Rampant inflation pushing Canada’s low-income workers even further into poverty

Striking New Brunswick public sector workers marched on the provincial legislature Tuesday. (CUPE New Brunswick/Facebook)

Inflation, which has accelerated dramatically across Canada in 2021, is gouging evermore deeply into workers’ real incomes, placing serious strain on their ability to make ends meet and even afford basic necessities.

At the same time, it is propelling ever broader layers of the working class into struggle against a cabal of ruthless employers, big business governments, and their junior partners in the trade unions, who have collaborated to enforce low and stagnant wages for more than three decades.

According to Statistics Canada, the past two months saw the biggest year-to-year increases in the Consumer Price Index in nearly 20 years. In August, Canada’s annual inflation rate reached 4.1 percent, higher than any month since 2003; but this was surpassed in September, when the year-to-year increase in prices jumped to 4.4 percent.

All the major categories used to calculate the consumer price index have posted significant gains, including energy (transportation and heating), housing and food.

September was also the first time since 2003 that the inflation rate exceeded the Bank of Canada’s official target range of 1-3 percent for six consecutive months. Among G7 countries, Canada’s inflation rate currently trails only that in the United States.

Inflation is impacting all sections of the working class. Low-income workers, the unemployed and those forced to survive on welfare are especially hard hit, as an even bigger share of their small incomes goes to food, housing and energy.

Statscan claims that food prices overall were 3.9 percent higher this September than in September 2020, but Dalhousie University’s Agri-Food Analytics Lab puts the increase at closer to 5 percent. Both agree, however, that meat prices have increased the most, with Statscan pegging the year-to-year increase in September at 9.5 percent. Beef prices were 13 percent higher and poultry 11 percent, while the cost of dairy products and eggs had increased 5.1 percent.

A recent Dalhousie Food Lab survey of more than 10,000 consumers found that two in five have changed their shopping habits due to food price increases and that nearly half have reduced their consumption of meat. Food Lab Director Sylvain Charlebois told the Canadian Press, “Every section of the grocery store is impacted by inflation—there’s not one single section that has not been impacted.”

Pandemic related supply-chain issues have combined with last summer’s catastrophic wildfires and droughts to disrupt the food supply and create a significant gap between the supply of goods and consumer demand.

Energy prices have also spiked. In many parts of the country, gasoline prices reached all-time highs in the run up to the early October Thanksgiving weekend. According to Natural Resources Canada, a litre of gas cost on average $1.45 in the first week of October, up more than 40 cents from last year.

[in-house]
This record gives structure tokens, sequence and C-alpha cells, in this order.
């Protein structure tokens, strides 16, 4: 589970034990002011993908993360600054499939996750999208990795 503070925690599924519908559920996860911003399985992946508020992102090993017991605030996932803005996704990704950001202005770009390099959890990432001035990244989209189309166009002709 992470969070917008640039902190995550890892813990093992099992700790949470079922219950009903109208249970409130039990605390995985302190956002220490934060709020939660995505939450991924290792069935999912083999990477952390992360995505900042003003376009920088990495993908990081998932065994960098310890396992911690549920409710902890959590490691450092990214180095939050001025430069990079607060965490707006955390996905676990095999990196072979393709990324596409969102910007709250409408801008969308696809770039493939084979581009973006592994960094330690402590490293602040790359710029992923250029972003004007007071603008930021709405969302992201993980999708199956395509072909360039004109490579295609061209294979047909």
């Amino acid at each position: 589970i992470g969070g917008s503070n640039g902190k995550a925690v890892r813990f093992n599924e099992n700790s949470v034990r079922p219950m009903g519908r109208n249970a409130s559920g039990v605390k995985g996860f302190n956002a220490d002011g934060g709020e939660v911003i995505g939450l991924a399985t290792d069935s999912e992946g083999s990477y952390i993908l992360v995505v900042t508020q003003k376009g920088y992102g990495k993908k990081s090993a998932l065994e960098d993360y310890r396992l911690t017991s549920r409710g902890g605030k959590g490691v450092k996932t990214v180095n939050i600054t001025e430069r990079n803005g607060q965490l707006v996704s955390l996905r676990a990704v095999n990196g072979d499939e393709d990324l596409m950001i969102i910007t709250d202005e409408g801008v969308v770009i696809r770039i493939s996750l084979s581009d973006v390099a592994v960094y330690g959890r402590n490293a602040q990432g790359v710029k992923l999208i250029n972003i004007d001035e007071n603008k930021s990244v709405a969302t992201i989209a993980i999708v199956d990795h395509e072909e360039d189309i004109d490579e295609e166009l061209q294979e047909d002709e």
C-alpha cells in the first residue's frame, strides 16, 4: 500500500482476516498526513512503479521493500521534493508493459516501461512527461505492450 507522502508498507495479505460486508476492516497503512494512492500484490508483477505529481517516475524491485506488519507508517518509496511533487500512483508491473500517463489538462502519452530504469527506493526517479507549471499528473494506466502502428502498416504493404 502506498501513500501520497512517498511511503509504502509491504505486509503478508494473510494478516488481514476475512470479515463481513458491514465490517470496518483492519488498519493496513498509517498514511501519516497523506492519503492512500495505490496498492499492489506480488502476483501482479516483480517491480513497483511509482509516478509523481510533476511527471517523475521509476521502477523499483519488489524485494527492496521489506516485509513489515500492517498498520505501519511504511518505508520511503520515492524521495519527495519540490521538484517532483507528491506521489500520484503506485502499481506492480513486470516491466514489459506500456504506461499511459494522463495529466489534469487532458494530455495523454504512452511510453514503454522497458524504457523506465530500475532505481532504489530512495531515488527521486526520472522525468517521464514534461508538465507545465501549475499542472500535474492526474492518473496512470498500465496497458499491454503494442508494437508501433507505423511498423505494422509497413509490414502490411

Natural gas distributors have also hiked, or plan to hike, their prices, citing increases at the wellhead. Enbridge Gas says that costs are likely to increase for Ontarians who heat their homes with gas by approximately $7-$44 a year. Manitoba Hydro has said that households can expect an 8.7 percent increase in their energy costs.

Increased heating bills will also impact rents across Canada. Housing costs—both rents and housing prices—have risen so sharply in recent years that even the big business politicians were forced to concede that Canada faces a “housing crisis” while campaigning for the Sept. 20 federal election. The home replacement cost index, which is tied to the cost of purchasing new homes, increased 14.3 percent in the year ending August 2021.

The rising cost of living is pushing more and more workers and their families into dire financial straits. A recent Food Banks Canada survey found a large increase in foodbank visits throughout the pandemic. Its CEO, David Armour, told the media, “We're seeing high food prices, we're seeing high housing prices, we're seeing an anticipated pullback of government [aid] and we're seeing high unemployment continuing through the COVID pandemic.” He added that food banks are bracing for even greater demand in the coming months.

Last week, Food Banks Canada released its annual HungerCount Report, based on foodbank use in March 2021. It found that there were 1.3 million foodbank visits that month, a 20.3 percent increase from 2019, and the sharpest increase since the Great Recession triggered by the 2008 financial crisis. The increases were most pronounced in large cities like Toronto, where foodbanks reported that visits by first-time users appeared to outstrip repeat users.